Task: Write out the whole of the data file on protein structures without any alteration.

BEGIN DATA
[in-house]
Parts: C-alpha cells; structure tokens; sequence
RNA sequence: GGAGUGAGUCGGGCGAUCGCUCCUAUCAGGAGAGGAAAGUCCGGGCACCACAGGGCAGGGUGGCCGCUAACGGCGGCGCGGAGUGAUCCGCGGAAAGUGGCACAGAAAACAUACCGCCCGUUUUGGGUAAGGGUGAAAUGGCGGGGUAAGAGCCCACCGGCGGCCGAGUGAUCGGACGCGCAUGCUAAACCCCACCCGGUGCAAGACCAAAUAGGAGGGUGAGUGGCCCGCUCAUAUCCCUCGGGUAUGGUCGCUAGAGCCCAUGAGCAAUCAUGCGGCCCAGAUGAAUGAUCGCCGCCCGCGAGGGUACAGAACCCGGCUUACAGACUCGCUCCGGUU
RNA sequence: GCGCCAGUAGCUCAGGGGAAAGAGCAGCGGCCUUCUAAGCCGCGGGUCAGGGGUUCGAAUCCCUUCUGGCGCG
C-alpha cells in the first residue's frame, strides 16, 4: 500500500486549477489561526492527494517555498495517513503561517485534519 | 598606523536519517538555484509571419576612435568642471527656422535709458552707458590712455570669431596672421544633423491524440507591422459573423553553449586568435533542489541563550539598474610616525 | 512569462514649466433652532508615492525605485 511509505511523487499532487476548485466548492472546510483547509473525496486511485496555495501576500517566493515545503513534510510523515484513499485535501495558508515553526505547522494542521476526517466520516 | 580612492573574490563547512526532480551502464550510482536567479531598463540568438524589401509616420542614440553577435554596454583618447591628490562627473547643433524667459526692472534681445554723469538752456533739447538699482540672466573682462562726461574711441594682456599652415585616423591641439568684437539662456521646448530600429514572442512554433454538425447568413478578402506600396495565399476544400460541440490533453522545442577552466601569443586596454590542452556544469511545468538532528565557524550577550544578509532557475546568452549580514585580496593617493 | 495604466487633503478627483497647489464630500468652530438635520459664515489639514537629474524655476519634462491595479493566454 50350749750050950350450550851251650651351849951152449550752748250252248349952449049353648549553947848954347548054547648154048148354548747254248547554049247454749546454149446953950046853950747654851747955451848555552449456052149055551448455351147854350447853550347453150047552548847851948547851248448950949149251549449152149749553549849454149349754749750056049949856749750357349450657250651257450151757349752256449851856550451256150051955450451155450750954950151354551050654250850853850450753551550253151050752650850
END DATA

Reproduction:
[in-house]
Parts: C-alpha cells; structure tokens; sequence
RNA sequence: GGAGUGAGUCGGGCGAUCGCUCCUAUCAGGAGAGGAAAGUCCGGGCACCACAGGGCAGGGUGGCCGCUAACGGCGGCGCGGAGUGAUCCGCGGAAAGUGGCACAGAAAACAUACCGCCCGUUUUGGGUAAGGGUGAAAUGGCGGGGUAAGAGCCCACCGGCGGCCGAGUGAUCGGACGCGCAUGCUAAACCCCACCCGGUGCAAGACCAAAUAGGAGGGUGAGUGGCCCGCUCAUAUCCCUCGGGUAUGGUCGCUAGAGCCCAUGAGCAAUCAUGCGGCCCAGAUGAAUGAUCGCCGCCCGCGAGGGUACAGAACCCGGCUUACAGACUCGCUCCGGUU
RNA sequence: GCGCCAGUAGCUCAGGGGAAAGAGCAGCGGCCUUCUAAGCCGCGGGUCAGGGGUUCGAAUCCCUUCUGGCGCG
C-alpha cells in the first residue's frame, strides 16, 4: 500500500486549477489561526492527494517555498495517513503561517485534519 | 598606523536519517538555484509571419576612435568642471527656422535709458552707458590712455570669431596672421544633423491524440507591422459573423553553449586568435533542489541563550539598474610616525 | 512569462514649466433652532508615492525605485 511509505511523487499532487476548485466548492472546510483547509473525496486511485496555495501576500517566493515545503513534510510523515484513499485535501495558508515553526505547522494542521476526517466520516 | 580612492573574490563547512526532480551502464550510482536567479531598463540568438524589401509616420542614440553577435554596454583618447591628490562627473547643433524667459526692472534681445554723469538752456533739447538699482540672466573682462562726461574711441594682456599652415585616423591641439568684437539662456521646448530600429514572442512554433454538425447568413478578402506600396495565399476544400460541440490533453522545442577552466601569443586596454590542452556544469511545468538532528565557524550577550544578509532557475546568452549580514585580496593617493 | 495604466487633503478627483497647489464630500468652530438635520459664515489639514537629474524655476519634462491595479493566454 50350749750050950350450550851251650651351849951152449550752748250252248349952449049353648549553947848954347548054547648154048148354548747254248547554049247454749546454149446953950046853950747654851747955451848555552449456052149055551448455351147854350447853550347453150047552548847851948547851248448950949149251549449152149749553549849454149349754749750056049949856749750357349450657250651257450151757349752256449851856550451256150051955450451155450750954950151354551050654250850853850450753551550253151050752650850